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InfoQ Homepage News Amazon Introduces Two New Features for Polly: Neural Text-to-Speech and Newscaster Style

Amazon Introduces Two New Features for Polly: Neural Text-to-Speech and Newscaster Style

Recently, Amazon announced the general availability of Neural Text-to-Speech (NTTS) technology in their Polly service in AWS, which turns text into lifelike speech. Furthermore, Amazon Polly now also offers a Newscaster speaking style.

At AWS re:Invent 2016, Amazon first introduced Amazon Polly - allowing customers to start building applications that could talk, and also enable them to develop entirely new categories of speech-enabled products. With this service, customers only needed to call an API and did not require any machine learning knowledge. Going forward, the team at Amazon responsible for Polly kept evolving the service by adding new voices – currently at a total of 29 languages and 59 voices.

Now the team has added two new major features:

  • NTTS, which delivers enhanced speech quality through a new machine learning approach. Moreover, the quality approaches human voices through the increase in naturalness and expressiveness.  NTTS is now available according to a blog post on the feature for 11 voices, both in real-time and in batch mode:
    • All three UK English voices: Amy, Emma and Brian.
    • All eight US English voices: Ivy, Joanna, Kendra, Kimberly, Salli, Joey, Justin and Matthew.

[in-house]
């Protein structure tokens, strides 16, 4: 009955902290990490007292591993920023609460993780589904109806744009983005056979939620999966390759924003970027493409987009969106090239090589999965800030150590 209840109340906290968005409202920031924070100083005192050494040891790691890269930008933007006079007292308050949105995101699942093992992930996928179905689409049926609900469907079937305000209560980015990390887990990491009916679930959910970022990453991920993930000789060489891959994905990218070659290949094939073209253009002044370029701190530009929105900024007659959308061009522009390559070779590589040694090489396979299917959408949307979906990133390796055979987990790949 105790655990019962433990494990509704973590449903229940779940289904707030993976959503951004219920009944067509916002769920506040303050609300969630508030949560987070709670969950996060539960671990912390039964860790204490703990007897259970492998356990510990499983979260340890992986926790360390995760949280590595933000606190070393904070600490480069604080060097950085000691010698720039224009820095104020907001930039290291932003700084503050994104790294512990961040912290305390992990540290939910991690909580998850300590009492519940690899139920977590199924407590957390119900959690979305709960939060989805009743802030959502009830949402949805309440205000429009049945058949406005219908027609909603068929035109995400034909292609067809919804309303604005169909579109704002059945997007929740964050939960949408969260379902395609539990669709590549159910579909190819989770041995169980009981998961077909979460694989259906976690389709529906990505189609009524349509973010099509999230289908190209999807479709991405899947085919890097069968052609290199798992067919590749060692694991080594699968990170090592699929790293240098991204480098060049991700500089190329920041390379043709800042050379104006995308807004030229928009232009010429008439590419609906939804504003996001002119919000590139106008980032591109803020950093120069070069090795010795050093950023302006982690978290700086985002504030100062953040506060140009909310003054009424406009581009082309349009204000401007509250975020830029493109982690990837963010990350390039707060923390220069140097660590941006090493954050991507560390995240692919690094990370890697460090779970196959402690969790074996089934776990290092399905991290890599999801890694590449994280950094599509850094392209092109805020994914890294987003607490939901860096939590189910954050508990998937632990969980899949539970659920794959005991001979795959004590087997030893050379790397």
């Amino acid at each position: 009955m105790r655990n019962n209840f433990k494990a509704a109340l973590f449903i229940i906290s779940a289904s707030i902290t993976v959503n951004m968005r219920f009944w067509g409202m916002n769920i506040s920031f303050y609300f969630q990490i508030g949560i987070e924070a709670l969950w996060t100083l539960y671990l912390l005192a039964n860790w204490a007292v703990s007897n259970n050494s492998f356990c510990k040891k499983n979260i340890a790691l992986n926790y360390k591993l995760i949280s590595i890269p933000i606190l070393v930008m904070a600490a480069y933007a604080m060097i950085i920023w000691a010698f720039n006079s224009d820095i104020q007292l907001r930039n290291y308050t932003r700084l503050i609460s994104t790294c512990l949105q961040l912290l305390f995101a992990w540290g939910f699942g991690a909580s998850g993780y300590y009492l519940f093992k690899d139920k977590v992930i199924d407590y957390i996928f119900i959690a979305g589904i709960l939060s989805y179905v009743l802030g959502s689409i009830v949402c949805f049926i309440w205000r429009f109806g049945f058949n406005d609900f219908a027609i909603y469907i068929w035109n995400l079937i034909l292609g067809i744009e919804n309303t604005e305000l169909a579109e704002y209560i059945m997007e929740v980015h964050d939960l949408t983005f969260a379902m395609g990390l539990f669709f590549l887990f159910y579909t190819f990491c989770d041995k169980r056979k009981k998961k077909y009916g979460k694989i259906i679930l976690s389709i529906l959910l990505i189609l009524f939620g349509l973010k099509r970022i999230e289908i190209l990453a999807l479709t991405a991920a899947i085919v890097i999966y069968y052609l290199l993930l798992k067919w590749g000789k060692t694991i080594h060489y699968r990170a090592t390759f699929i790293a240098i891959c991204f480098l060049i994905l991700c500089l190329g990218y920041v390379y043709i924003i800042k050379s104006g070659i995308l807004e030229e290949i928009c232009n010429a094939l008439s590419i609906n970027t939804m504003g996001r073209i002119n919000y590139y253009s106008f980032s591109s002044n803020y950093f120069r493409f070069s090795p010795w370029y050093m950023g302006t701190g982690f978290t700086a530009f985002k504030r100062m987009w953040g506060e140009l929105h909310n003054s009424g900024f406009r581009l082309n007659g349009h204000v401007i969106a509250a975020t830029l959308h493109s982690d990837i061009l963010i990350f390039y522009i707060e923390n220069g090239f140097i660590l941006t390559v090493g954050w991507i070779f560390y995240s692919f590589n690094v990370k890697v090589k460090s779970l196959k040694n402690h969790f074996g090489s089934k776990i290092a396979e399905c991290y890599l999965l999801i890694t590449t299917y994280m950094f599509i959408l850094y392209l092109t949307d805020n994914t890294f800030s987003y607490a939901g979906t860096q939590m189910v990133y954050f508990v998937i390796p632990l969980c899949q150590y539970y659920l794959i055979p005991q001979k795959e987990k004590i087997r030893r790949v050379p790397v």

• Newscaster style, which makes narration sound for content such as blog posts and news articles, sounds more like what people expect to hear on the TV or radio. Currently, the style is, according to the same blog post, available in two US English voices (Joanna and Matthew), both in real-time and in batch mode.

Note that users can quickly test both new features users through the AWS Console.

AWS evangelist Julien Simon stated in an AWS News blog post about the new features:

Speech quality is certainly important, but more can be done to make a synthetic voice sound even more realistic and engaging. What about style? For sure, human ears can tell the difference between a newscast, a sportscast, a university class and so on; indeed, most humans adopt the right style of speech for the right context, and this certainly helps in getting their message across.

On a Reddit thread about the new features, a respondent stated:

It's still not going to pass a blind test between a human and TTS, but I agree this sounds significantly better than before.

Several Amazon customers like Gannett (whose USA Today is the most widely read US newspaper) and The Globe and Mail, one of Canada’s top newspapers, use the Amazon Polly Newscaster feature today. Gannett’s Scott Stein, vice president of Content Ventures, said in an AWS Machine Learning blog post about the Newscaster feature:

With more than 100 newsrooms across the country, it’s important for Gannett | USA TODAY NETWORK to produce audio content efficiently. Services like Amazon Polly and features like its Newscaster's voice help us deliver breaking news and original reporting with increased speed and fidelity worthy of our brands.

Lastly, both features are available today in the US East (N. Virginia), US West (Oregon) and Europe (Ireland) regions. Furthermore, pricing starts with a free tier offering 1 million characters for NTTS voices per month for the first 12 months, starting from the first request for speech (standard or NTTS). Next to the free tier, customers can leverage the pay-as-you-go model – details are available on the pricing page.

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